Our Securities, Securities Litigation, and Privacy, Cyber & Data Strategy teams highlight the key aspects of the Securities and Exchange Commission’s final changes to its cybersecurity reporting rules for public companies subject to the Securities Exchange Act.
- Public companies will generally have just four business days to disclose a material cybersecurity event under the SEC’s final rules
- Public companies will also have to increase their disclosure regarding board oversight and management involvement in cybersecurity
- Companies should update their cybersecurity policies now, including how to determine the materiality of an incident
On July 26, 2023, the Securities and Exchange Commission (SEC) approved the new cybersecurity disclosure rules for public companies with significant modifications from the draft rules proposed in March 2022. For a more extensive discussion of the proposed cybersecurity disclosure rules, see our previous advisory, “SEC Proposes Sweeping New Cybersecurity Disclosure Rules for Public Companies.”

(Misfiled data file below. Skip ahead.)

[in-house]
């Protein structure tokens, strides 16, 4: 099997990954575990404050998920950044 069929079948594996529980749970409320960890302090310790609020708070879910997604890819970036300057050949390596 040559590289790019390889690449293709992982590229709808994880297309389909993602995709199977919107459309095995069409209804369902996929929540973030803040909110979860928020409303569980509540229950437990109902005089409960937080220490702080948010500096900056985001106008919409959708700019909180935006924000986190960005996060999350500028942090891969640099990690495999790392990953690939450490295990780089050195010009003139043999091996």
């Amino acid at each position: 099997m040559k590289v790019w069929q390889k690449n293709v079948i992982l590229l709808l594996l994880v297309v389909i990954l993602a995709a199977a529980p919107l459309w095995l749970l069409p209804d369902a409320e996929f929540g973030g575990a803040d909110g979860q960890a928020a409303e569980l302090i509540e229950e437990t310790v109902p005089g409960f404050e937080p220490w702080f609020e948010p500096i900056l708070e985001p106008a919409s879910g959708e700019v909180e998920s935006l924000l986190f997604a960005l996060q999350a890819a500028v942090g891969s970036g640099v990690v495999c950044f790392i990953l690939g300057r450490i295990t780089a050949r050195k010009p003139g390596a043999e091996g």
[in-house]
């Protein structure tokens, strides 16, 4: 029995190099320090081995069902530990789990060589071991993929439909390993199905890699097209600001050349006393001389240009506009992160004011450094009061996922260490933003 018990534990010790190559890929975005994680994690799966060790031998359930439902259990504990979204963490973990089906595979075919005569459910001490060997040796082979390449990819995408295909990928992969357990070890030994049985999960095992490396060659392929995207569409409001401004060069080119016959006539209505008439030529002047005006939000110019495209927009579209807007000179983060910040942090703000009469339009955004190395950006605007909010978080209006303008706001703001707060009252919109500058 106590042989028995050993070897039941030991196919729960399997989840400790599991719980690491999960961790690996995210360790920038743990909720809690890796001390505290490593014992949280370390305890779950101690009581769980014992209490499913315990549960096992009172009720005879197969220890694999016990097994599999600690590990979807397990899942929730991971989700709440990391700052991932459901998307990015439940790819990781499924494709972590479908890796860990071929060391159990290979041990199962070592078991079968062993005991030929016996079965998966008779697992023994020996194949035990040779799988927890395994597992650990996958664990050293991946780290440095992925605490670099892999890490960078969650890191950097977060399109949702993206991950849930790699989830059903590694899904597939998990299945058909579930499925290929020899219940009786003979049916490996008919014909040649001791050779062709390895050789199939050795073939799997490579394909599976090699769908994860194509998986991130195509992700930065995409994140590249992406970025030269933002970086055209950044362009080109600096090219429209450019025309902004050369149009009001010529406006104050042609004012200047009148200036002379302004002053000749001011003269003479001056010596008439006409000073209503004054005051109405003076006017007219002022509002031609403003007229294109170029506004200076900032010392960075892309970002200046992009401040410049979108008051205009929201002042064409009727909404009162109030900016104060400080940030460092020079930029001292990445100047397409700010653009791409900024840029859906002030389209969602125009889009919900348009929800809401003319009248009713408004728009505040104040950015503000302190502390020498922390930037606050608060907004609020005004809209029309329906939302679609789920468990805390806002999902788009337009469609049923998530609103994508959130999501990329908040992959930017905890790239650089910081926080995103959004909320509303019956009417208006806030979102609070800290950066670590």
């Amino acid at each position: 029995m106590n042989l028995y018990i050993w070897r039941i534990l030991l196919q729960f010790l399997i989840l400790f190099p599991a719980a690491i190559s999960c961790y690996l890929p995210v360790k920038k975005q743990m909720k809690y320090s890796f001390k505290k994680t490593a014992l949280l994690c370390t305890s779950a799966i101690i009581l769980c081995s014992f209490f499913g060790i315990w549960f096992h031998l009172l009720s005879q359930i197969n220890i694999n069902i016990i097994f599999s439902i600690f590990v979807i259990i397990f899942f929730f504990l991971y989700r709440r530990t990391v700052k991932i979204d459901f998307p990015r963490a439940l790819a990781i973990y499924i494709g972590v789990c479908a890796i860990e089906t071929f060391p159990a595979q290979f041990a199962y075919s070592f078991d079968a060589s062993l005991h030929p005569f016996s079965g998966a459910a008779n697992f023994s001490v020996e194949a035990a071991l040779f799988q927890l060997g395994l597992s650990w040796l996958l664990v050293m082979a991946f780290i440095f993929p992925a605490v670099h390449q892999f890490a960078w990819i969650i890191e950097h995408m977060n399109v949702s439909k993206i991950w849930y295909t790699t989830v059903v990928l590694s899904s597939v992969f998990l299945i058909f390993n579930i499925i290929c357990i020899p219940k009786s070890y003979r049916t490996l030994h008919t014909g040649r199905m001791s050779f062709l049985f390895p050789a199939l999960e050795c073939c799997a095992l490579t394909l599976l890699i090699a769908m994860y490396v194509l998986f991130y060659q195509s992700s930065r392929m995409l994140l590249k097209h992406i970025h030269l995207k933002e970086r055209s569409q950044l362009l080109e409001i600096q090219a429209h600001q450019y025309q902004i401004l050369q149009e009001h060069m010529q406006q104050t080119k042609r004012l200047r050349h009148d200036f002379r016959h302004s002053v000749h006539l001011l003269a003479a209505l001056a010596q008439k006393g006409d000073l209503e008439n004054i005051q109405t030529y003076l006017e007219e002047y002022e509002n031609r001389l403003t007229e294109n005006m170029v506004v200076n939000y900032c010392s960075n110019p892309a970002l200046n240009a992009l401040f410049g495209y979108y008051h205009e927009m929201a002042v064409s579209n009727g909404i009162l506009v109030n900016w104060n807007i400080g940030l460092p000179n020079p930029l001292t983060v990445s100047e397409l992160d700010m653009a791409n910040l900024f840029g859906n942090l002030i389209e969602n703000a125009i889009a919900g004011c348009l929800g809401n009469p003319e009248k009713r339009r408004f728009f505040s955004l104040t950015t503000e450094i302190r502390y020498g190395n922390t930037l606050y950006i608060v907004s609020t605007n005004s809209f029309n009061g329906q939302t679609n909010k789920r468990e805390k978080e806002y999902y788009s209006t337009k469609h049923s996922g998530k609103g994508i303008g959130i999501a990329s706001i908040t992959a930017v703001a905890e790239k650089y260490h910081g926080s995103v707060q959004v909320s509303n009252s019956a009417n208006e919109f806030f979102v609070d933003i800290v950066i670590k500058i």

Among the more controversial measures adopted with some revisions from the proposed rule is that the SEC will require disclosure of a material cybersecurity event on Form 8-K within four days of such materiality determination, which must be made “without unreasonable delay,” although it provides a limited exception for delay if the U.S. Attorney General determines that immediate disclosure would pose a substantial risk to national security or public safety.
New Disclosure Requirements Highlights
The table below summarizes the new disclosure requirements.
The untimely filing of an Item 1.05 of Form 8-K will not result in loss of Form S-3 eligibility.
Amendments to the Original Form 8-K